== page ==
Oh yeah, almost forgot: I’ve also got this brand-new copy of Rayman Legends for PS3 — the last copy that was still available at the local Best Buy, where I stopped home on the way back from the mechanic’s at 7pm after a ridiculously long and difficult day that started out at 4:45am after just three hours of not particularly restful sleep. Needless to say, I stayed up an extra 90 minutes or so last night to dive into this one, and I’ll probably be making other stupid decisions in favor of this game throughout the weekend.

  24. Jackbert says:

    My new school computer has Mountain Lion, so I’ll finally play some X-Com: Enemy Unknown. And of course, twenty minutes of Animal Crossing a day keeps the doctor away. I just got a bunny hat!!! The doctor is away because he’s creeped out I get excited about bunny hats.

  25. CrabNaga says:

    I’ll probably be finishing up Rayman Legends. I beat all the main levels, so it’s mostly just the Back to Origins levels that are left.

    There was a lot of sentiment in the review thread that said Legends is a lot easier than Origins. This may be true overall, but there are some challenges in Legends that are way harder than anything I’ve encountered in Origins (particularly some of the later Prankste- whoops I mean Invasion stages). 

    I also realized that Ubisoft completely copied the idea for “Cosmic Clones” from Mario Galaxy. There are certain invasion levels that have a dark clone of Rayman chasing you that mimics your actions from a second or so prior, and if you touch him, you die. Thankfully they kept it to only having one clone at a time.

    I was really stoked about the final unlockable world (Livid Dead Party), since it seemed to be all music levels, but there’s only one unique level in it, and the rest are “8-bit” versions of the previous worlds’ music levels. They are harder in that there are a lot of trippy visual effects that try to mess with you (such as having an extreme fish eye lense effect, or having the screen turn into static just before you hit an obstacle), and that there are no checkpoints. Unless I’m missing something, there doesn’t appear to be any “final level” akin to the Land of the Livid Dead from Origins, which kind of bums me out.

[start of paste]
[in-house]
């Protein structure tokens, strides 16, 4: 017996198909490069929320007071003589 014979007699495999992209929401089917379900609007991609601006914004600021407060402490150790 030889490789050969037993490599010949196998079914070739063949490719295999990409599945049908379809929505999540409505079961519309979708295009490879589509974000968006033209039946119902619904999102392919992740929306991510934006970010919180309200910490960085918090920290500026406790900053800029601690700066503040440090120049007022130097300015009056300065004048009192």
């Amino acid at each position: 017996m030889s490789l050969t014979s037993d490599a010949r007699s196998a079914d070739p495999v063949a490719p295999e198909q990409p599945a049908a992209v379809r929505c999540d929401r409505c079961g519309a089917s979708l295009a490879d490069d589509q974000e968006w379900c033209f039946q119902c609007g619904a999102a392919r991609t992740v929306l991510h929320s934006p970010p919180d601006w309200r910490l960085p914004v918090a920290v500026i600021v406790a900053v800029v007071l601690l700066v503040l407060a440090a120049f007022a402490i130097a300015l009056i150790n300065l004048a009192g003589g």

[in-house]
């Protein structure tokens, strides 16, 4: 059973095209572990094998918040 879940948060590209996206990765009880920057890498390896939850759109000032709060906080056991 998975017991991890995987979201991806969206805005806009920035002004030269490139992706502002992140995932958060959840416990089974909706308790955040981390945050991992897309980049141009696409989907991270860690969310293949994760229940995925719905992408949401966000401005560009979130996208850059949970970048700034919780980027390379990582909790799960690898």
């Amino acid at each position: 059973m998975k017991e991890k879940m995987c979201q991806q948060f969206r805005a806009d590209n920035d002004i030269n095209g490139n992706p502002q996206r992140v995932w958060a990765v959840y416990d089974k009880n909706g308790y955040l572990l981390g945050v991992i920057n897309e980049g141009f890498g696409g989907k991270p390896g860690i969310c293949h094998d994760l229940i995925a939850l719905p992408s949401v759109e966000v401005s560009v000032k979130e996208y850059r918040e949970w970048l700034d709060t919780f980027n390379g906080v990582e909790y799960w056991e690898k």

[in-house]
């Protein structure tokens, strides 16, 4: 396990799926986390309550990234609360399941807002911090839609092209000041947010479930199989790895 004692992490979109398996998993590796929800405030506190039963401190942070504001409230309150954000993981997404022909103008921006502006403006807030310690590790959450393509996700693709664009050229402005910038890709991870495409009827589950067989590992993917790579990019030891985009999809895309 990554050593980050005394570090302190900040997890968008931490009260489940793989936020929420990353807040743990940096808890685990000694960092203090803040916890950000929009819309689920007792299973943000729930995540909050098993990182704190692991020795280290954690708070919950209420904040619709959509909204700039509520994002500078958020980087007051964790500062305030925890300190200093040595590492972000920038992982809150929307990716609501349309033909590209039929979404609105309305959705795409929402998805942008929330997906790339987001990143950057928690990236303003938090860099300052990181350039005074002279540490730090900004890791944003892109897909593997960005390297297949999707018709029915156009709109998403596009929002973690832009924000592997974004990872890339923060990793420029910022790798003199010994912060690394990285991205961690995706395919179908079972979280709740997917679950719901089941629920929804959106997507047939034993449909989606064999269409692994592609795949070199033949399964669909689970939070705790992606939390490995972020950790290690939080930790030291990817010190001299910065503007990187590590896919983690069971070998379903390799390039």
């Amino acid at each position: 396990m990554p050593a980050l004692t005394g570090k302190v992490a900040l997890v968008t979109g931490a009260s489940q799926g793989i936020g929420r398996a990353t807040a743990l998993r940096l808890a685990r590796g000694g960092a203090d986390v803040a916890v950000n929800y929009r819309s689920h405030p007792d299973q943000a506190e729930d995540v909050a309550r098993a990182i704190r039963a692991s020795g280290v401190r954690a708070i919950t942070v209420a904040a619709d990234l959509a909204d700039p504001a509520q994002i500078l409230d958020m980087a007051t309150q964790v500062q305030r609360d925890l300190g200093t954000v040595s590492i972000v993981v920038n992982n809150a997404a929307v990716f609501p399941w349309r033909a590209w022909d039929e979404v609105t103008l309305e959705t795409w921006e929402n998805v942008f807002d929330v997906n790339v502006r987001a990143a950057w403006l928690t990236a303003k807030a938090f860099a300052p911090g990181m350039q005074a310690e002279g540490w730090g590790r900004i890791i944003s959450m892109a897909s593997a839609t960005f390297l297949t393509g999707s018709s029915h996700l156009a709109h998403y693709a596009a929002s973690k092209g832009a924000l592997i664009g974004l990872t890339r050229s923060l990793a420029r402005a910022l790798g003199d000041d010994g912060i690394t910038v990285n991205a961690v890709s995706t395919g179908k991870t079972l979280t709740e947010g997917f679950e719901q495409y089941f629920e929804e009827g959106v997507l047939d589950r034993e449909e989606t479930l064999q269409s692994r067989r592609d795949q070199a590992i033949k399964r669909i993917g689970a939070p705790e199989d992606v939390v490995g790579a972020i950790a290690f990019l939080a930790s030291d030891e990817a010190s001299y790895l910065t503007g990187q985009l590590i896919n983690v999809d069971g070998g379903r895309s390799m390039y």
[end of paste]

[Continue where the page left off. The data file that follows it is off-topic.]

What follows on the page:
26. stakkalee says:

    It seems like a lot of people are playing Skyrim this weekend.  I put it in last Sunday to finally travel to Sovngarde and defeat Alduin but that little taste got me excited to play the game some more.  I remembered I haven’t done the Dark Brotherhood quests, I still have all these Unusual Gems crapping up my nice clean inventory, and I haven’t made new enchanted weapons and armor for myself in several levels.  So I think I’ll spend some low-stakes “housekeeping” time in Skyrim, finishing up old quests and finally moving the rest of my crap out of the house in Whiterun.

    • Mike P says:

      I spent 60 hours in the game, beat maybe 1/3 of the side missions and the main, and I turned the game back in.

      I came to the conclusion it would absorb my life, and had to make a clean break.

      • stakkalee says:

        I’ve spent well over 120 hours in the game, but that’s because I’ll spend 2 hours just catching butterflies.  And you’re right – it will absorb your life.

  27. Smilner says:

    Going with GTA: San Andreas this weekend.  Gearing up for V, and GTAIV is just soooooo depressing.  I’m hoping V recaptures the fun of the series.

    • Enkidum says:

      I hear that a lot, but the only one I’ve spent any time in is IV, and I found it funny as hell. The main storyline is pretty dark, I guess, but just driving around, doing random shit, or listening to the radio can be hilarious.

  28. Mike P says:

    Hey guys,
    Hope everyone has a good weekend.

    Finally got a PS3-Turned in my 360 for it-Bought Infamous 1 and 2, Killzone 2, All three Uncharteds, and Last of Us. I started with Drakes Fortune this morning before I went to work. I like it so far.

    Tonight, but the darkness of the sky, I will start Last of Us.
    I have much gaming ahead. What other titles specifically relegated to the PS3 should I purchase, G-Society?

    • indy2003 says:

      If you’re looking for fun platformer action, the Sly Cooper and Ratchet & Clank games offer a good time. For big-budget mayhem, the God of War series delivers (those games are ridiculous, but I’d be lying if I said they weren’t a lot of fun). If you want something time-consuming, challenging, soul-crushing and incredibly rewarding, go for Demon Souls.